Fast & Easy Mozzarella Making Recipe

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Due to a request in the General Wine Making Forum I am posting this recipe for a Mozzarella cheese making recipe that takes about 30 - 45 minutes to make.
As I stated in my original post (in the general wine making forum) any of the supplies needed in this recipe can be purchased at various cheese making supply companies that are found online. Simply google cheese making supplies and the list will be quite large. I recommend The dairy connection but that is just my preference.
Anyway, here is the recipe. If anyone has any questions I will answer them as soon as I find the time. I try to check this site every day or so but sometimes life gets too busy, even for that. :)
PLEASE read through the recipe several times before attempting to make this cheese. It's not complicated but the more familiar you are with the recipe the happier you will be with the results.
This will NOT make American style "pizza cheese" but instead a semi firm curd, mild flavored, mozzarella. It will be different from what you are familiar with but it is still an enjoyable cheese.

Equipment:

6 to 8 quart stainless steel cooking pot
slotted spoon (s.s. or heavy plastic)
thermometer (analog or digital but probe must be stainless steel)
measuring spoons (s.s. or plastic)
microwave oven and microwave safe bowl
heavy rubber gloves (not required but certainly beneficial)
strainer (plastic is fine)
cheese cloth
s.s. knife or icing spatula that will reach the bottom of the pot.

Ingredients:

1 gallon of whole store bought milk (make sure it is not ultra pasteurized. I use Prairie Farms brand but I don't know if this is available in your specific area)
1-1/2 to 3 tsp. powdered citric acid
1/4 tsp liquid vegetable or animal rennet (I prefer veal rennet)
Approx. 2 quarts of ice water in a tupperware container
Salt to taste (I usually add about 1/2 - 1 tsp.)

Procedure:

The most important step in making cheese is sanitation. For those of you that are familiar with wine making this is nothing new.
In cheese making you can never be clean enough so practice the same sterilization methods you do with your wine making.

1. Pour milk into s.s. pot and add 1-1/2 tsp - 2 tsp of citric acid. Stir in well.
2. Slowly heat the milk/acid mixture to 90 degrees F. Remove pot from heat.
3. Dissolve 1/4 tsp. of liquid rennet in 1/4 cup of distilled water and add to milk.
4. Allow milk to set quietly for 5 - 15 minutes until a curd is formed. Because of the citric acid the milk might not set into a solid mass but you will see the curds, (solid pieces) separating from the whey, (liquid).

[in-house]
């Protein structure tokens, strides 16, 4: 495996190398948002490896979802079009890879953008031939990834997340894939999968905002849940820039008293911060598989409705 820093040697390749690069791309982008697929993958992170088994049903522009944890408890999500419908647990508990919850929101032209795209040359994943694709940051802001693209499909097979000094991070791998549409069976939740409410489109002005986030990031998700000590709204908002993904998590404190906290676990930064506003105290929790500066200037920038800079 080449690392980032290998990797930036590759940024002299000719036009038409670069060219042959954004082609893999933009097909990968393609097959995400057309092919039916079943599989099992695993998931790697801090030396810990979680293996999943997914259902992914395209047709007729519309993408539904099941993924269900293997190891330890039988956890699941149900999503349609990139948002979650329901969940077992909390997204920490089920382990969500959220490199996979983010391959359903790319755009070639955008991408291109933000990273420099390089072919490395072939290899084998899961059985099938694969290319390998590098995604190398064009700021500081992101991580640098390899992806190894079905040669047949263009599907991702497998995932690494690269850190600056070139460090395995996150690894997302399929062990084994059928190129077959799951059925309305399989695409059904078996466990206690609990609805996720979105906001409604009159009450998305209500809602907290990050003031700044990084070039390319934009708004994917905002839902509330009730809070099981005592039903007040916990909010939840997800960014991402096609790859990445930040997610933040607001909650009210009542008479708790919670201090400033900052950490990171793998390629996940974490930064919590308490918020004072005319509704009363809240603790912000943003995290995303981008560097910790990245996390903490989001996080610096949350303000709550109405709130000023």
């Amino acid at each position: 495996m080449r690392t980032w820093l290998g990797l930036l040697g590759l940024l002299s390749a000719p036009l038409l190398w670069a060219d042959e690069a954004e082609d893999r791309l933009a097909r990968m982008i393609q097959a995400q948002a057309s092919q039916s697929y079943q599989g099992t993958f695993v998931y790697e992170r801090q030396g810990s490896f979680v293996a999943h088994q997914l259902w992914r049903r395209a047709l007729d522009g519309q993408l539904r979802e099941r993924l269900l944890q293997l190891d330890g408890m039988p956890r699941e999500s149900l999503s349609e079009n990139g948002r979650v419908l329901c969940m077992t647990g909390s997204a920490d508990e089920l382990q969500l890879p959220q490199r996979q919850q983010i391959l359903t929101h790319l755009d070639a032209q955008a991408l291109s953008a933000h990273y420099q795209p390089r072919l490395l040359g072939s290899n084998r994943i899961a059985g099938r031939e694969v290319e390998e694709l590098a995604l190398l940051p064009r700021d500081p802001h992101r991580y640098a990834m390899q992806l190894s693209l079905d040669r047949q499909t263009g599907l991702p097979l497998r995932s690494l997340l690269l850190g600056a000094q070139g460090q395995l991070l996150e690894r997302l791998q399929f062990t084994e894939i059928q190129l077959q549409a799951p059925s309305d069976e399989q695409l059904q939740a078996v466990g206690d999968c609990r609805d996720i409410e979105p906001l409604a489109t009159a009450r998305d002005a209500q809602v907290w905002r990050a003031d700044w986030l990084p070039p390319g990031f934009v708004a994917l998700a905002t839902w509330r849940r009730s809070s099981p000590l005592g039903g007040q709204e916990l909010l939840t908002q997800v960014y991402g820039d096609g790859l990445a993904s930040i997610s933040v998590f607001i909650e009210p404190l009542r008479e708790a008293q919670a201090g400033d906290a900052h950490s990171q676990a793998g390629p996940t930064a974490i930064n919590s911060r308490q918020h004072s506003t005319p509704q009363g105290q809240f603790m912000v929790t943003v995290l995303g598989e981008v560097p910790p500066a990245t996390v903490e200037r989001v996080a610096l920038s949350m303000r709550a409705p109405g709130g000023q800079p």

5. Once curd is formed use your knife to cut the curd into 1" squares. This is accomplished by first cutting the curd one way and then rotating the post to cut curd in the other direction. When you are finished you will see a checkerboard pattern in the curd.
6. Line your strainer with cheese cloth and use your spoon to transfer the curd to the strainer, leaving the whey behind.
7. Allow the residual whey to drain and the curd to firm in the strainer. You can lightly press the curd to aid in whey drainage. Also, I like to lift the edges of the cheese cloth which will help the whey to drain more quickly. You want to get as much whey out of the curd in the shortest amount of time.
8. Transfer the drained curd to the microwave safe bowl and heat on high for 1 minute. While the curd is heating, put on your sanitized rubber gloves.
9. Remove the curd from the microwave. You will notice that more whey has been expelled. Drain this whey off while holding the curd so it doesn't slide out of the bowl.
10. Begin to knead the curd as you would bread dough. I usually just sort of squeeze and press the curd at this point. As more whey is expelled, drain this whey into your kitchen sink.
11. Once curd begins to cool return it to the microwave for another 45 seconds on high. Once again the curd will have released more whey so this needs to be dumped.
12. Work quickly and begin to knead the dough more aggressivly. Pick the curd up and begin folding and kneading as quickly as possible. The rubber gloves become very important during this step as the curd has gotten quite hot.